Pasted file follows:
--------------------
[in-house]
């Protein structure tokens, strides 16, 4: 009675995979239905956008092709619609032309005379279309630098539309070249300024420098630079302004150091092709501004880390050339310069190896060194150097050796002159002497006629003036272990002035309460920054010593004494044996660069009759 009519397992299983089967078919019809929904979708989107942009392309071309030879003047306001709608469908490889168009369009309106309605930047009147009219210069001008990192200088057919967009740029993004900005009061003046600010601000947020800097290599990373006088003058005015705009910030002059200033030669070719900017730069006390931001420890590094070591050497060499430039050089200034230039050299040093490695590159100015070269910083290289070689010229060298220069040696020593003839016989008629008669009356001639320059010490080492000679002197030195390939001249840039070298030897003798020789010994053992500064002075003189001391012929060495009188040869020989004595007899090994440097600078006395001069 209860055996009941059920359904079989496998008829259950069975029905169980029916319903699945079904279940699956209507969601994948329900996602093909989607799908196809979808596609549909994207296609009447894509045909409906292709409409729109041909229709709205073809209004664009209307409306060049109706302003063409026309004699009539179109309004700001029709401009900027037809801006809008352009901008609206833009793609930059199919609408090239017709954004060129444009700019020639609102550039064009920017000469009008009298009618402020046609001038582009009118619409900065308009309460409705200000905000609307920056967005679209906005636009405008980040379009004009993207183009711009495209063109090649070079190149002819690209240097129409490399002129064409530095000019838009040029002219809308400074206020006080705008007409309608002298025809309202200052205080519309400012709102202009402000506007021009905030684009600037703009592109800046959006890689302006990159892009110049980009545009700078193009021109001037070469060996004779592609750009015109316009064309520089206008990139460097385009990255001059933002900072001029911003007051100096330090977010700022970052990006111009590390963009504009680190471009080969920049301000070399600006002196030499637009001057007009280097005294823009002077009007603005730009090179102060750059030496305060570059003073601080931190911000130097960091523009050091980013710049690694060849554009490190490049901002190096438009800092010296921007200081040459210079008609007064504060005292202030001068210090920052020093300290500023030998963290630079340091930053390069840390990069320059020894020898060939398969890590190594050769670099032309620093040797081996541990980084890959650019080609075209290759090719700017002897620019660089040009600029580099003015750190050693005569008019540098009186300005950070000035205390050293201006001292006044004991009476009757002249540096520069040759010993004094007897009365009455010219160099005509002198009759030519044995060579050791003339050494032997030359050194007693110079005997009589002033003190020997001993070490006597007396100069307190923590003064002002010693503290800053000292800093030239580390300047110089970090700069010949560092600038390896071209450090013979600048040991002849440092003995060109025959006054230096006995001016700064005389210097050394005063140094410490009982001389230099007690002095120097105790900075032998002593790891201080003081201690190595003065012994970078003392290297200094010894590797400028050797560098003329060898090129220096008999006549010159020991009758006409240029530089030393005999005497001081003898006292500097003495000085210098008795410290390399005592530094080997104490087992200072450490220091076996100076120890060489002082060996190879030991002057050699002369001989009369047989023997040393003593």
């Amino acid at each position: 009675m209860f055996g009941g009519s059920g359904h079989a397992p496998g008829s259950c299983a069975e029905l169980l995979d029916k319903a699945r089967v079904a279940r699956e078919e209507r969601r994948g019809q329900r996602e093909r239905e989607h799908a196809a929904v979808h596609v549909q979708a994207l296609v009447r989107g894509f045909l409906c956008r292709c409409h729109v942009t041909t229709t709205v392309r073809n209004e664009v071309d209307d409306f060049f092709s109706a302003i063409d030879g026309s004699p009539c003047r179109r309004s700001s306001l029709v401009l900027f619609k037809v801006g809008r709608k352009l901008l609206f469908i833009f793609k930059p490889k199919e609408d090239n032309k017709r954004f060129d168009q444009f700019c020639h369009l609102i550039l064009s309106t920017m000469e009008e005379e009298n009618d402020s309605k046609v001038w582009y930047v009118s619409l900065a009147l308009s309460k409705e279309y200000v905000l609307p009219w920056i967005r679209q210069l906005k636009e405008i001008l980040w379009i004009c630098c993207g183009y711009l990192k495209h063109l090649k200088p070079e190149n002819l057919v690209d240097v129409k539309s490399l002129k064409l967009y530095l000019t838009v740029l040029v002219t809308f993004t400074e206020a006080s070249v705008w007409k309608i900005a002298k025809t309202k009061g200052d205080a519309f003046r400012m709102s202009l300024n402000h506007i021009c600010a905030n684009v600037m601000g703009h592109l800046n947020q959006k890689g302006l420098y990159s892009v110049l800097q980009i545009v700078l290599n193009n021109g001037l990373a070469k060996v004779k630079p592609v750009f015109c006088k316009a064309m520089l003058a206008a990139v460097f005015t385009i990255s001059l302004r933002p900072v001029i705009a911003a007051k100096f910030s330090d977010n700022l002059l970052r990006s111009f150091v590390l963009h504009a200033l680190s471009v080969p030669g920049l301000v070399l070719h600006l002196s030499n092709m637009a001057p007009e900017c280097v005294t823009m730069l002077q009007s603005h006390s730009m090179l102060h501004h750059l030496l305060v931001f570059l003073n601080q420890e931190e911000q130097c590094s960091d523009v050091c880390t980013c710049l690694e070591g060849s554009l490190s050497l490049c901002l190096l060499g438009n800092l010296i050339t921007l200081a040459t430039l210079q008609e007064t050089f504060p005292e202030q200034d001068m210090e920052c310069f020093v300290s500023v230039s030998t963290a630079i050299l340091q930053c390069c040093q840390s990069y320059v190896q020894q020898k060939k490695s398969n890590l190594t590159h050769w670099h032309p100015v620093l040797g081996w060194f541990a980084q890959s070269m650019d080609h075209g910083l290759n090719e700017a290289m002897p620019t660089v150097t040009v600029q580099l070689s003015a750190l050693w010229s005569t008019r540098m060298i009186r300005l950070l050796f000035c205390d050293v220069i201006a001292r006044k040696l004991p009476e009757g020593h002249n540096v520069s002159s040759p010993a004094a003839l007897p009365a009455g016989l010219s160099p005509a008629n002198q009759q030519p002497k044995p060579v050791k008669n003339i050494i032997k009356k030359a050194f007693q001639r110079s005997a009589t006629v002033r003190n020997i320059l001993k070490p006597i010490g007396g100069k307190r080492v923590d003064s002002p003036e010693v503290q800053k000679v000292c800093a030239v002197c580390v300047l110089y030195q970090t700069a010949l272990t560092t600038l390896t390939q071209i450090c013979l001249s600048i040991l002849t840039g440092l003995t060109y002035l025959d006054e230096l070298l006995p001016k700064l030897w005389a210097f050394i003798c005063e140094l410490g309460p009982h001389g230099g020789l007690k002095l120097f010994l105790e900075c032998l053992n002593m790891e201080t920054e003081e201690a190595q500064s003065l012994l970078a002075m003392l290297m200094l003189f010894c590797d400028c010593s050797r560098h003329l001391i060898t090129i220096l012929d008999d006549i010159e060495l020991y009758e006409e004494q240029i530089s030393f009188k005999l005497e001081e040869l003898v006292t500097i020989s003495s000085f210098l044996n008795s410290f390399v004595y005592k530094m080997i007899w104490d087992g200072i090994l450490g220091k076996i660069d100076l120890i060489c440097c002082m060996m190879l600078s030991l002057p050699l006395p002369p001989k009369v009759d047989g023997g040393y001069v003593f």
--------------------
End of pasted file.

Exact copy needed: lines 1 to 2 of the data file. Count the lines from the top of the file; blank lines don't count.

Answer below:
[in-house]
């Protein structure tokens, strides 16, 4: 009675995979239905956008092709619609032309005379279309630098539309070249300024420098630079302004150091092709501004880390050339310069190896060194150097050796002159002497006629003036272990002035309460920054010593004494044996660069009759 009519397992299983089967078919019809929904979708989107942009392309071309030879003047306001709608469908490889168009369009309106309605930047009147009219210069001008990192200088057919967009740029993004900005009061003046600010601000947020800097290599990373006088003058005015705009910030002059200033030669070719900017730069006390931001420890590094070591050497060499430039050089200034230039050299040093490695590159100015070269910083290289070689010229060298220069040696020593003839016989008629008669009356001639320059010490080492000679002197030195390939001249840039070298030897003798020789010994053992500064002075003189001391012929060495009188040869020989004595007899090994440097600078006395001069 209860055996009941059920359904079989496998008829259950069975029905169980029916319903699945079904279940699956209507969601994948329900996602093909989607799908196809979808596609549909994207296609009447894509045909409906292709409409729109041909229709709205073809209004664009209307409306060049109706302003063409026309004699009539179109309004700001029709401009900027037809801006809008352009901008609206833009793609930059199919609408090239017709954004060129444009700019020639609102550039064009920017000469009008009298009618402020046609001038582009009118619409900065308009309460409705200000905000609307920056967005679209906005636009405008980040379009004009993207183009711009495209063109090649070079190149002819690209240097129409490399002129064409530095000019838009040029002219809308400074206020006080705008007409309608002298025809309202200052205080519309400012709102202009402000506007021009905030684009600037703009592109800046959006890689302006990159892009110049980009545009700078193009021109001037070469060996004779592609750009015109316009064309520089206008990139460097385009990255001059933002900072001029911003007051100096330090977010700022970052990006111009590390963009504009680190471009080969920049301000070399600006002196030499637009001057007009280097005294823009002077009007603005730009090179102060750059030496305060570059003073601080931190911000130097960091523009050091980013710049690694060849554009490190490049901002190096438009800092010296921007200081040459210079008609007064504060005292202030001068210090920052020093300290500023030998963290630079340091930053390069840390990069320059020894020898060939398969890590190594050769670099032309620093040797081996541990980084890959650019080609075209290759090719700017002897620019660089040009600029580099003015750190050693005569008019540098009186300005950070000035205390050293201006001292006044004991009476009757002249540096520069040759010993004094007897009365009455010219160099005509002198009759030519044995060579050791003339050494032997030359050194007693110079005997009589002033003190020997001993070490006597007396100069307190923590003064002002010693503290800053000292800093030239580390300047110089970090700069010949560092600038390896071209450090013979600048040991002849440092003995060109025959006054230096006995001016700064005389210097050394005063140094410490009982001389230099007690002095120097105790900075032998002593790891201080003081201690190595003065012994970078003392290297200094010894590797400028050797560098003329060898090129220096008999006549010159020991009758006409240029530089030393005999005497001081003898006292500097003495000085210098008795410290390399005592530094080997104490087992200072450490220091076996100076120890060489002082060996190879030991002057050699002369001989009369047989023997040393003593």